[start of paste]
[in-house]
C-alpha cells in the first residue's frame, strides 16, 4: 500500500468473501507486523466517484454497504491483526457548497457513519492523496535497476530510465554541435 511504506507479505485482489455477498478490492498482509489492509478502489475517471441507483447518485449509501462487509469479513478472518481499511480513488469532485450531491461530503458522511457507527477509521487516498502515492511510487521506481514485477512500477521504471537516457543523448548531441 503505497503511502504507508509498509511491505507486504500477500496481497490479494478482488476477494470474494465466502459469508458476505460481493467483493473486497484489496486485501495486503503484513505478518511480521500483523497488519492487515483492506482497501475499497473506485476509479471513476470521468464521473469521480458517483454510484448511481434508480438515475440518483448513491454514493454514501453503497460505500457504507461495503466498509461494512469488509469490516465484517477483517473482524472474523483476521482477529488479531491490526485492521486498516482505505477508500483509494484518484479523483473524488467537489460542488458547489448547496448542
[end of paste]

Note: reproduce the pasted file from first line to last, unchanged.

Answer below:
[in-house]
C-alpha cells in the first residue's frame, strides 16, 4: 500500500468473501507486523466517484454497504491483526457548497457513519492523496535497476530510465554541435 511504506507479505485482489455477498478490492498482509489492509478502489475517471441507483447518485449509501462487509469479513478472518481499511480513488469532485450531491461530503458522511457507527477509521487516498502515492511510487521506481514485477512500477521504471537516457543523448548531441 503505497503511502504507508509498509511491505507486504500477500496481497490479494478482488476477494470474494465466502459469508458476505460481493467483493473486497484489496486485501495486503503484513505478518511480521500483523497488519492487515483492506482497501475499497473506485476509479471513476470521468464521473469521480458517483454510484448511481434508480438515475440518483448513491454514493454514501453503497460505500457504507461495503466498509461494512469488509469490516465484517477483517473482524472474523483476521482477529488479531491490526485492521486498516482505505477508500483509494484518484479523483473524488467537489460542488458547489448547496448542